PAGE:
Gene Rearrangements

Cancer is a collection of diseases caused by a wide range of molecular lesions (or mutations). One important class of mutation, called gene fusions, is a common cause of many cancers. Fusion genes form during transcription by one of three mechanisms:

  • translocation,
  • gene deletion, or
  • chromosomal inversion.

Many gene fusions form without having a noticeable effect on human function.  However, several gene fusions have been identified that lead to cancer.  These cancer-causing gene fusions are referred to as “driver mutations.” One example of a gene fusion is the TMPRSS2:ERGa fusion gene which is found in approximately 50% of prostate cancers.  Figure 1 (below) depicts how the TMPRSS2:ERGa fusion is formed from the TMPRSS2 and ERG genes.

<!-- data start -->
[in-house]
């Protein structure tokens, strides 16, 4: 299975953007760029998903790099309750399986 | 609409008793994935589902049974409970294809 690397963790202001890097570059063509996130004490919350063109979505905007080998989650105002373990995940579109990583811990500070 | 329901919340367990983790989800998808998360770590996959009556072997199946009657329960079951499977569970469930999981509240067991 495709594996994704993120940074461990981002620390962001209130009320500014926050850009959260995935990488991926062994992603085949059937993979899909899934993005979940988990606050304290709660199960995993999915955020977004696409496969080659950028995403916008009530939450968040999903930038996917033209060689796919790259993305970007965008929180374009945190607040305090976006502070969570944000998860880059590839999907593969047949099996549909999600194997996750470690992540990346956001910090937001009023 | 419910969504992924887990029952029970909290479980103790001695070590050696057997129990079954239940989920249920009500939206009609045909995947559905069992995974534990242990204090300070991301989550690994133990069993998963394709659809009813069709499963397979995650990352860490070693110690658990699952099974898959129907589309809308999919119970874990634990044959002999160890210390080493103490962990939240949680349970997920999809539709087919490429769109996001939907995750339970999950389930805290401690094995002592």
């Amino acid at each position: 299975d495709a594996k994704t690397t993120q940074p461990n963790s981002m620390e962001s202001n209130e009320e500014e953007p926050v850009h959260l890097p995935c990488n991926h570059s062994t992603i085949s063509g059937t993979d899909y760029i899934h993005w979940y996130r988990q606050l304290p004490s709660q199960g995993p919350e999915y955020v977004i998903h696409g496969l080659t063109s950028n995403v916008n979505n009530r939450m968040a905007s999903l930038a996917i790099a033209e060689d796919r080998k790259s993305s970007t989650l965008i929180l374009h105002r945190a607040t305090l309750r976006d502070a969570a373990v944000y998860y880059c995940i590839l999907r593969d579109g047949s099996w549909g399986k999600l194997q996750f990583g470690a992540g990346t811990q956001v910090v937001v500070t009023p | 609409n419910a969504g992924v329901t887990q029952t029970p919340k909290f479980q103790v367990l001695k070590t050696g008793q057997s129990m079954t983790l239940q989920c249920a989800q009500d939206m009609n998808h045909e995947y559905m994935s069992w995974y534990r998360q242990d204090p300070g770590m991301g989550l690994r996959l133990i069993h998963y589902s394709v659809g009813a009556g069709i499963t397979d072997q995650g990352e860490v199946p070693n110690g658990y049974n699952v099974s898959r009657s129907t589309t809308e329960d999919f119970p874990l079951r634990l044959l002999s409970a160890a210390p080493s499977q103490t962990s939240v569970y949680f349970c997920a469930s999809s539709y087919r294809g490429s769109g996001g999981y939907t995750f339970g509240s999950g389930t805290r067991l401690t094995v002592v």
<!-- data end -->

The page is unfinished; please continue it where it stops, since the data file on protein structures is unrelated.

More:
Figure 1:  Formation of the TMPRSS2:ERGa gene fusion. ( Science. 2005 Oct 28;310(5748):644-8.)

By successfully identifying the molecular mechanism of gene rearrangements, we hope to provide personalized therapy in the near future.